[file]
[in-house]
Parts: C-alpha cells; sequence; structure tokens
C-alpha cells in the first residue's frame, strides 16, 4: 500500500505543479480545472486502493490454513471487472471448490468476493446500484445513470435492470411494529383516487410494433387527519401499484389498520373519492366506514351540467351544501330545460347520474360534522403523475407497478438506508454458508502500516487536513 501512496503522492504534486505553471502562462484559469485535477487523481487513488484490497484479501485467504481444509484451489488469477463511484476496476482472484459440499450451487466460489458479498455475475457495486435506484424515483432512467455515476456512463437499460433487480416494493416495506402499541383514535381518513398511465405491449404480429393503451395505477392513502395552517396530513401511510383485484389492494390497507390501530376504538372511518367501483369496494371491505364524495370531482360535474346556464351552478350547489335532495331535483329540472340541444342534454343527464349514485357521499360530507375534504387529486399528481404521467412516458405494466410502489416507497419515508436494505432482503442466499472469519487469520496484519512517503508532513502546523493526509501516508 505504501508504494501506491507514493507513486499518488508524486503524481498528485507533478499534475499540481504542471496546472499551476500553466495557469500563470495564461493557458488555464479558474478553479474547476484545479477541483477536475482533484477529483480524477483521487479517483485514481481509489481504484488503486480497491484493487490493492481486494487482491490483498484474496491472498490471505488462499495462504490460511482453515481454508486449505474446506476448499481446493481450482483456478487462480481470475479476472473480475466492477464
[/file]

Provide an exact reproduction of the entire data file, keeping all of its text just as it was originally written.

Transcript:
[in-house]
Parts: C-alpha cells; sequence; structure tokens
C-alpha cells in the first residue's frame, strides 16, 4: 500500500505543479480545472486502493490454513471487472471448490468476493446500484445513470435492470411494529383516487410494433387527519401499484389498520373519492366506514351540467351544501330545460347520474360534522403523475407497478438506508454458508502500516487536513 501512496503522492504534486505553471502562462484559469485535477487523481487513488484490497484479501485467504481444509484451489488469477463511484476496476482472484459440499450451487466460489458479498455475475457495486435506484424515483432512467455515476456512463437499460433487480416494493416495506402499541383514535381518513398511465405491449404480429393503451395505477392513502395552517396530513401511510383485484389492494390497507390501530376504538372511518367501483369496494371491505364524495370531482360535474346556464351552478350547489335532495331535483329540472340541444342534454343527464349514485357521499360530507375534504387529486399528481404521467412516458405494466410502489416507497419515508436494505432482503442466499472469519487469520496484519512517503508532513502546523493526509501516508 505504501508504494501506491507514493507513486499518488508524486503524481498528485507533478499534475499540481504542471496546472499551476500553466495557469500563470495564461493557458488555464479558474478553479474547476484545479477541483477536475482533484477529483480524477483521487479517483485514481481509489481504484488503486480497491484493487490493492481486494487482491490483498484474496491472498490471505488462499495462504490460511482453515481454508486449505474446506476448499481446493481450482483456478487462480481470475479476472473480475466492477464